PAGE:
Some of my favorite early summer evenings were spent on the Puget Sound with the Olympic Mountains in view and the salty smell of the ocean nearby. My friends and I would get together at the local marina to grab beers and a bag of oysters from the dockside shop. Then at the picnic tables we would take turns shucking oysters and sharing homemade sauces. Simple traditions like these define home for me. While we have long known that oysters and the rituals that accompany them are under threat from ocean acidification, I’m reassured to know that my home state of Washington continues to lead the search for adaptable solutions to defend our most treasured traditions.
Between 2005 and 2009, commercial Pacific Northwest hatcheries experienced disastrous oyster larvae die-offs that jeopardized local businesses and communities. In a forward-looking response, Washington State’s Marine Resources Advisory Council (MRAC) developed a comprehensive strategy for turning scientific knowledge into community action. In 2012, MRAC convened scientists, industry representatives, non-governmental organizations and state, local, federal and tribal policymakers in an advisory group known as the Washington State Blue Ribbon Panel on Ocean Acidification, which published recommendations to prepare for a changing environment. Just before Christmas, 5 years after the initial response, the panel shared an updated addendum to their action plan. The 2017 report shows clear progress and a reinforced commitment to protect Pacific Northwest livelihoods and traditions.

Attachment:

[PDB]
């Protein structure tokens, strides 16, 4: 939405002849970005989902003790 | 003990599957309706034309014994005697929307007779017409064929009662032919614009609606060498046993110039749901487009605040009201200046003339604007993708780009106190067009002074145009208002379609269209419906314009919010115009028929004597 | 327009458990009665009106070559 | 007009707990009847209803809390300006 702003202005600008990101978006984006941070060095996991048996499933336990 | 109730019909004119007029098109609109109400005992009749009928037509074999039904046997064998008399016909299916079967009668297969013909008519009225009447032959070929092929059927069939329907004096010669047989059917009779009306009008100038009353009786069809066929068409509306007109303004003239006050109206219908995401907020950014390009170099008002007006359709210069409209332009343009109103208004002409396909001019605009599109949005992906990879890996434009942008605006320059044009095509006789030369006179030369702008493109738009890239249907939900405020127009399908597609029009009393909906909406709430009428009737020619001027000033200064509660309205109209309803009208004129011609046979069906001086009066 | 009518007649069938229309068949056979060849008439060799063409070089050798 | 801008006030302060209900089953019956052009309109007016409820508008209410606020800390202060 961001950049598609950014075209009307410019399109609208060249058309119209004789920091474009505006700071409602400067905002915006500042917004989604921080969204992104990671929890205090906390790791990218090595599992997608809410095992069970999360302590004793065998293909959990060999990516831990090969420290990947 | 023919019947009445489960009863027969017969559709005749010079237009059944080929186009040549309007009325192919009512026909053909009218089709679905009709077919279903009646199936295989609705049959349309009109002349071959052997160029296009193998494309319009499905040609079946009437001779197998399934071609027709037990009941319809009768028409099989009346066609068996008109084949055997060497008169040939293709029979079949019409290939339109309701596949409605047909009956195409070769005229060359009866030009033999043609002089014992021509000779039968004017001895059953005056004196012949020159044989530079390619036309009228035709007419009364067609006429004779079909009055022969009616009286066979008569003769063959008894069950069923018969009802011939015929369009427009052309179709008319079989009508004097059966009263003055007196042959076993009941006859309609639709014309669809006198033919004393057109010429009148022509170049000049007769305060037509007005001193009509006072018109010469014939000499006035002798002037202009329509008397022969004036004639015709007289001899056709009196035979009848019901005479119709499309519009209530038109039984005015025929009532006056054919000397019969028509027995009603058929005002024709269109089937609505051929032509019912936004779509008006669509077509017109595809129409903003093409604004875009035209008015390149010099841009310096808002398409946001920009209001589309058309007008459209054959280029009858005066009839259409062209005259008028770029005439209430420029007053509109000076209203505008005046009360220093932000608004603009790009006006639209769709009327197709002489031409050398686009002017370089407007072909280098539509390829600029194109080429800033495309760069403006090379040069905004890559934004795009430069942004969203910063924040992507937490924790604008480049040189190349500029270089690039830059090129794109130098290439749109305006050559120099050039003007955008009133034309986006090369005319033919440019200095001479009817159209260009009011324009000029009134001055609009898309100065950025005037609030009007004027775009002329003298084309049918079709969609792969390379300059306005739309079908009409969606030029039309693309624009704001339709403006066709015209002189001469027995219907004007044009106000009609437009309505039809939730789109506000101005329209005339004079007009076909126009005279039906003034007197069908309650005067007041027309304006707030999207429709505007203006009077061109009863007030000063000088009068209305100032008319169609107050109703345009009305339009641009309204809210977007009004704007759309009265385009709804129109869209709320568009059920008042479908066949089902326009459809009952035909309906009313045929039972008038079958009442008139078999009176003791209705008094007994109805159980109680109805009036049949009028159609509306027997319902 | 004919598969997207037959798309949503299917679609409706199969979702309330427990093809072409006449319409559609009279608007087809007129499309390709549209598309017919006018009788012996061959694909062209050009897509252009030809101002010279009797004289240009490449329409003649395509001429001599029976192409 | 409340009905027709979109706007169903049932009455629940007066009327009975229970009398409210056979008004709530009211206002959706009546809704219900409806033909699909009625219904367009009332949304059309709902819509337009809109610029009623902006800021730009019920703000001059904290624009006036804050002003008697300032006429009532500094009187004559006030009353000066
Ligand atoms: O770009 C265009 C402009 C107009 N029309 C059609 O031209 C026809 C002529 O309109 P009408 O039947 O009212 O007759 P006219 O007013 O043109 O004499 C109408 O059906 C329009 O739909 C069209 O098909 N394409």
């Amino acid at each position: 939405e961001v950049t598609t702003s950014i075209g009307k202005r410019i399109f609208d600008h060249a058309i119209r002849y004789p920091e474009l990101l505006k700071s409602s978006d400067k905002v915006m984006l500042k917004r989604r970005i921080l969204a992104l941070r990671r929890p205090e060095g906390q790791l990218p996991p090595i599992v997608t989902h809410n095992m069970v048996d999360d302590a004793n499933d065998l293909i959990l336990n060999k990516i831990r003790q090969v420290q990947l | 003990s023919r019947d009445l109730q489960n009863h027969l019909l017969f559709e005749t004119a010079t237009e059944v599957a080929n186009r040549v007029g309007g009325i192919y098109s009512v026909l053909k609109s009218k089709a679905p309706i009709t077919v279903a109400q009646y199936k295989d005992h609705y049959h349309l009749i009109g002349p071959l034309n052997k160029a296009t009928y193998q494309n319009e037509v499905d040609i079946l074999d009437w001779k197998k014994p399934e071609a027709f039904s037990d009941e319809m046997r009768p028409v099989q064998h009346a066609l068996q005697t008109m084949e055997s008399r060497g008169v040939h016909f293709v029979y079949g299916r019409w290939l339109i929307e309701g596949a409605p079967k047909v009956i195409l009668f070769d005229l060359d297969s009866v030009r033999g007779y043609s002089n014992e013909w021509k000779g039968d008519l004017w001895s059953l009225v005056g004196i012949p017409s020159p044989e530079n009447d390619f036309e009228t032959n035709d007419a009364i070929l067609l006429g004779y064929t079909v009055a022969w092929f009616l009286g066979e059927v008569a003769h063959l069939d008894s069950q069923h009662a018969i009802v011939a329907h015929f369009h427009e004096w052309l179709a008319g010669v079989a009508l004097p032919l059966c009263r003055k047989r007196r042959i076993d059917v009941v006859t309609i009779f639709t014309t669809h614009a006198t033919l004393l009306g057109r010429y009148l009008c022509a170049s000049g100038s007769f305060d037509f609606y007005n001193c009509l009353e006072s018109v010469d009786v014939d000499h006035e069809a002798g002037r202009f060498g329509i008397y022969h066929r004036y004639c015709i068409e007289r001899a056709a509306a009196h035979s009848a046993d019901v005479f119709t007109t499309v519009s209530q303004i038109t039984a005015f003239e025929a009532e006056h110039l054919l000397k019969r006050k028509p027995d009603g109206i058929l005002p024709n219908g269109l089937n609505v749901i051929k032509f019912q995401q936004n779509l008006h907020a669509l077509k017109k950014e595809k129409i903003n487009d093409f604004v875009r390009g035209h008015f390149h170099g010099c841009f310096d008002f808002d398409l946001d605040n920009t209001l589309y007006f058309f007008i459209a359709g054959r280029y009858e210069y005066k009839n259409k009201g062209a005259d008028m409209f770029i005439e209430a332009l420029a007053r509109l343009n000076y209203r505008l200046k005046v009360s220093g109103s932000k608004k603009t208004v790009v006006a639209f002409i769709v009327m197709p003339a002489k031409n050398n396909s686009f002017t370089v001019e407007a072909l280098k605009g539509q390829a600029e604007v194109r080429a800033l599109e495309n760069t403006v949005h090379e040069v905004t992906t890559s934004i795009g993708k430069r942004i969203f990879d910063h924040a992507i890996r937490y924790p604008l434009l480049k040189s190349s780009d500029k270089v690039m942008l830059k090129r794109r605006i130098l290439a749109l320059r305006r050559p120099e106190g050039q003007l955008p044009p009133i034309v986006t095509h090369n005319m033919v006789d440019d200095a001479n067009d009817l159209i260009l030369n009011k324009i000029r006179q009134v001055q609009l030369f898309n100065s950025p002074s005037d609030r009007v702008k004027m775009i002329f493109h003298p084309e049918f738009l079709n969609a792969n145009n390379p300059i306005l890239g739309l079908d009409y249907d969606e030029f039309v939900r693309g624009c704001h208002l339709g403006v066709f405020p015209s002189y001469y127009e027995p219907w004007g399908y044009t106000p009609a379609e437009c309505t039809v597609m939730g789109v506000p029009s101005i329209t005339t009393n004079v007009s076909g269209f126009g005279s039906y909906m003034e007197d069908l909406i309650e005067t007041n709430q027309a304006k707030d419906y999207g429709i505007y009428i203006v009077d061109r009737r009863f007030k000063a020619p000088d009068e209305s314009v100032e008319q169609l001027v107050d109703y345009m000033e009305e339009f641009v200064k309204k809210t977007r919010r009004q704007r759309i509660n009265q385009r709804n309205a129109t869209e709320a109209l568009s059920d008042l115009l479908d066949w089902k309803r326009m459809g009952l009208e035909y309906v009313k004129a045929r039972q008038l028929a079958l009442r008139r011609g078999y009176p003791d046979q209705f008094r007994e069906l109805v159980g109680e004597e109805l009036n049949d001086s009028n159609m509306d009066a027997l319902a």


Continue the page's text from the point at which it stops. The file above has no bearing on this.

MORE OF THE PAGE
A focused 5-year investment in research of the local environment has strengthened Washington’s ability to effectively respond to the impacts of ocean acidification. The 2017 report highlighted new findings including:
- “Atmospheric CO2 in the Puget Sound area is increasing faster than along Washington’s coast and faster than the global average. Additionally, Southern Hood Canal shows the highest surface seawater values of pCO2 in Washington coastal waters.” (page 4)
- Human-generated atmospheric CO2 is a driving force of ocean acidification in surface waters around the Puget Sound.
- Several local species like Dungeness crab, pteropods, foraminifera and krill are showing sensitivity to ocean acidification, suggesting impacts across the marine food web including salmon and whales that feed on these smaller species.
- “Impacts may be more severe in nearshore coastal waters than in offshore open ocean waters, because corrosive conditions are closer to the surface in nearshore coastal waters and in Puget Sound.” (page 4)
In addition to the ongoing research, the report also shared significant organizational achievements in Washington since 2012 including:
- “Establishing a clean air rule to reduce carbon emissions from large in-state emitters.” (page 3)
- “Launching an ocean acidification conservation hatchery that serves as a hub for shellfish research and restoration.” (page 3)
- “Initiating enhanced and widescale monitoring–with real-time sharing through the Northwest Association of Networked Ocean Observing Systems (NANOOS)–to collect data and support shellfish hatchery adaptation practices.” (page 3)
- Increasing ocean acidification awareness and literacy through the creation of an ocean acidification K-12 curricula, outreach events and targeted advocacy with legislators.
Combating ocean acidification is not a simple task, but Washington State has spent the last 5 years collaborating with regional and international partners to gain on-the-ground insight and sound scientific understating of the ecosystem. Now that the state has invested the time and resources into becoming informed, leaders are better equipped to face the challenge head-on and begin taking action to protect the ocean that Pacific Northwest businesses, ocean life and community traditions depend on. As the state legislature reconvenes on January 8th, we are watching with interest to see how this influences this year’s Washington legislative agenda.
Melia Paguirigan, Ocean Currents, 11 January 2018. Blog.